Palette Swaps and AI-sthetics

I’m working on a whole bunch of new systems now for a major extension to the platformer project that’s been in the press recently. My supervisor was keen to look at more creative angles on game design, and while initially somewhat skeptical about the idea I’ve really come around to it. I’ve been drawing up plans for a more artistically-minded ANGELINA (in all sense of the word) this week alongside similar work by other members of the group working in other areas of creativity.

I’ll be posting more about these elements as I’ve got concrete things to show, but one thing that’s quite fun to show off is some work I did on recolouring sprites based on a given colour palette. Little work exists on this problem that I could find (one paper looked at recolouring images based on the colourings of other images, but this is different as we only have a palette, rather than information about which colours should be dominant, etc.).

Being able to dynamically recolour sprites gives ANGELINA more flexibility in designing the visuals of the games it produces. It’ll also be a key step in adding flavour to a game design, by choosing appropriate palettes and automatically updating the sprites to reflect the new theme. With that in mind, below are a few different methods for recolouring the sprite from the New Scientist game. Let me know which method you think is best (obviously this is a very limited selection, but still worth considering). The two palettes used are Trick or Treat and An Enchanted Forest. Here’s the original sprite:

The first three methods I’m going to show take the original image and look at the relative distances between the colours in HSV space. They then attempt to find a mapping that minimises the change of these relative distances according to one of three metrics – Hue, Saturation or Variance.

Here’s ValuePriority-Hue


ValuePriority-Saturation


ValuePriority-Value (what a great naming scheme this was, eh?)

I also wrote some code that attempted to use simulated annealing, with the aim of producing a solution that minimised distance between colours in the Lab’76 space (it’s a more complex representation of colour, but one that apparently has a real basis in human perception). Here’s the results from that:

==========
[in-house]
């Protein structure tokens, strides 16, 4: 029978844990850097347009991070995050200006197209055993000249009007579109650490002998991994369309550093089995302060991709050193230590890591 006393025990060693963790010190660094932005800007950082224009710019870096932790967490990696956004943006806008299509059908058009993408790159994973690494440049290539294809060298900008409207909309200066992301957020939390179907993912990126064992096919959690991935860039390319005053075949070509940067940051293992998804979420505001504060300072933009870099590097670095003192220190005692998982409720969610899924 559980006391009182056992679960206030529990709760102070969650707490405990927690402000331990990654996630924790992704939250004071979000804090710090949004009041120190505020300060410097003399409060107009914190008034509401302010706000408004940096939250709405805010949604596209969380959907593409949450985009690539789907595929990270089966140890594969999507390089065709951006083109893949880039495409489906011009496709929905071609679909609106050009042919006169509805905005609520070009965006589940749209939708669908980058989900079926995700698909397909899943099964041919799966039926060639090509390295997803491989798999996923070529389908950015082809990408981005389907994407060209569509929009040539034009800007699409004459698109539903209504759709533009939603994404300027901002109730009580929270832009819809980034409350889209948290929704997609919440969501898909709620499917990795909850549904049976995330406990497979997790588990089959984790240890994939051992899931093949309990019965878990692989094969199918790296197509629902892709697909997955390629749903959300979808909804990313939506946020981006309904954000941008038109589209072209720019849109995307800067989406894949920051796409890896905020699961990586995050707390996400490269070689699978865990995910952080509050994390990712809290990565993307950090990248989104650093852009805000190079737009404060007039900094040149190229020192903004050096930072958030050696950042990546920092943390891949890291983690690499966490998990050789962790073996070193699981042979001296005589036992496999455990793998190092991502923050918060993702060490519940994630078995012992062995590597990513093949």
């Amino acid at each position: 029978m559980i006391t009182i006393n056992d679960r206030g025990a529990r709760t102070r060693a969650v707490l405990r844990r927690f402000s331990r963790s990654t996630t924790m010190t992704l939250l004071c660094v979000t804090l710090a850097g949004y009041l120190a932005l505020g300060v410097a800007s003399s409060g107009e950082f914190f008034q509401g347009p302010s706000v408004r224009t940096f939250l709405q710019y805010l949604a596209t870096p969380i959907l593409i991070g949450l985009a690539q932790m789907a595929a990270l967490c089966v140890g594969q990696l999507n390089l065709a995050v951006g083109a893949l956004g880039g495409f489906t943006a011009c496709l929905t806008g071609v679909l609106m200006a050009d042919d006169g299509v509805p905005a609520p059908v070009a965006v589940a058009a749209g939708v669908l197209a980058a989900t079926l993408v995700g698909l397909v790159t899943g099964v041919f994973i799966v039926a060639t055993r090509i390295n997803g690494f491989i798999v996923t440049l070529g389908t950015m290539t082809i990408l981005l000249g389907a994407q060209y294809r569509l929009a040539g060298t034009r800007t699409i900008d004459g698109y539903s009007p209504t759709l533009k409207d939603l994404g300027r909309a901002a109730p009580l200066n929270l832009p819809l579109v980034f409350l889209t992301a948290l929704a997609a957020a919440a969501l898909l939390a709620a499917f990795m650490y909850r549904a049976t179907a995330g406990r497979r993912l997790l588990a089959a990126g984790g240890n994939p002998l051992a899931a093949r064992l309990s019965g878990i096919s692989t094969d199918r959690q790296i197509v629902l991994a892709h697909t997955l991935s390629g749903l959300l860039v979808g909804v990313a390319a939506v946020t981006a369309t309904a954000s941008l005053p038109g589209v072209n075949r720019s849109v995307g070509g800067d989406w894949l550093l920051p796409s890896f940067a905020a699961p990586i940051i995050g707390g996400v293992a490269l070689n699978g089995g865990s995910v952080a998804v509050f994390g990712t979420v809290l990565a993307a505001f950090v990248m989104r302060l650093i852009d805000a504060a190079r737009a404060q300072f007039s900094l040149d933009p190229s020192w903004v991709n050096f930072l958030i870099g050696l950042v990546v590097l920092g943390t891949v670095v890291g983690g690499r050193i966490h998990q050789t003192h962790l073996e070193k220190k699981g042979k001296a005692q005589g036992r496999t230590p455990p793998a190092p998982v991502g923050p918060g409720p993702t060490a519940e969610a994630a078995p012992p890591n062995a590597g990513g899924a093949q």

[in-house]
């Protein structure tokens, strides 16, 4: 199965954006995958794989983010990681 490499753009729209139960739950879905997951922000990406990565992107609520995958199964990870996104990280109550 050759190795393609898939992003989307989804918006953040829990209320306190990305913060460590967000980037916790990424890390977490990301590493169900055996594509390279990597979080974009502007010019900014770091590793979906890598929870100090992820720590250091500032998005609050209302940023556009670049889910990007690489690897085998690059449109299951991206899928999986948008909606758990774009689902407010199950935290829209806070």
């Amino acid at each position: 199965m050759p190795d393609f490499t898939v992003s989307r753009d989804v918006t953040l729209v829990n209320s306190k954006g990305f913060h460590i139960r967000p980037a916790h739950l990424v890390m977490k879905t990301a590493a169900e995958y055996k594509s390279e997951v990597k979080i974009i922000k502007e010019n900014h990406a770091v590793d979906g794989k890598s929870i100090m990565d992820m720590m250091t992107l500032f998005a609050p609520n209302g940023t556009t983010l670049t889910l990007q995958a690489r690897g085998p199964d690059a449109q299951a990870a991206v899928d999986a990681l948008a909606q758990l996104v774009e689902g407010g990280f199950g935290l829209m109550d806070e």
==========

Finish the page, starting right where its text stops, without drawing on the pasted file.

Finally, my supervisor has done extensive work in art and visual tech himself, and he offered up another method. In this method, we map colours in the original image to whichever colour is closest in HSV space, and then set the Value component of the new pixel to its original setting. This changes the hue and saturation of the pixel but retains the relative visual detail. As you can see, it’s by far the most stable of the recolourings, but the loss of colour information detracts from the effect of the palette, and the effect isn’t as pronounced (this is partly because the method doesn’t guarantee use of all palette colours).

Let me know what you think of the various approaches! There are a few ways left to try (as you can see, some palettes might give us extra information, like the Enchanted Forest palette which attempts to ratio the palette colours). But we can’t always rely on such information being there.

6 thoughts on “Palette Swaps and AI-sthetics

  1. Prefferably I find the ValuePriority-Value is the better one to use. Seems like it has a bit of an evil tone to it.

  2. Personally I think that ValuePriority-Value is the best colour pallete (I assume that’s what I’m supposed to call it, I’m not sure) I think it shows the most detail in terms of what the graphic is meant to be (I also assume that these graphics are meant to be enemies or characters of some sort) with a sort of menacing look that the main character would be scared of and want to get rid of. In my opinion I think the other two palletes are slighlty bland in detail to the graphic itself.

  3. ValuePriority-Value all the way. I’d credit my liking of it to the contrasting of the black to orange, when they’re contrasted it creates a very fearsome and menacing appearance If you’re seeking for an enemy that appears powerful and difficult to fight, then this would be the best way to go.

  4. Thanks guys! What did you think of the last two options? Were they better or worse? They’re very different ways of colouring stuff. I think I prefer ValuePriority-Value, but I’m not sure.

  5. The last is certainly quite good (the silver and bronze ones) but It’s hard to view them as the foe. Perhaps if allies were incorporated that would be an excellent colour template. The one prior to last certainly has an excellent colour scheme and detail, and I’d consider it on par with the aforementioned template in my previous comment.

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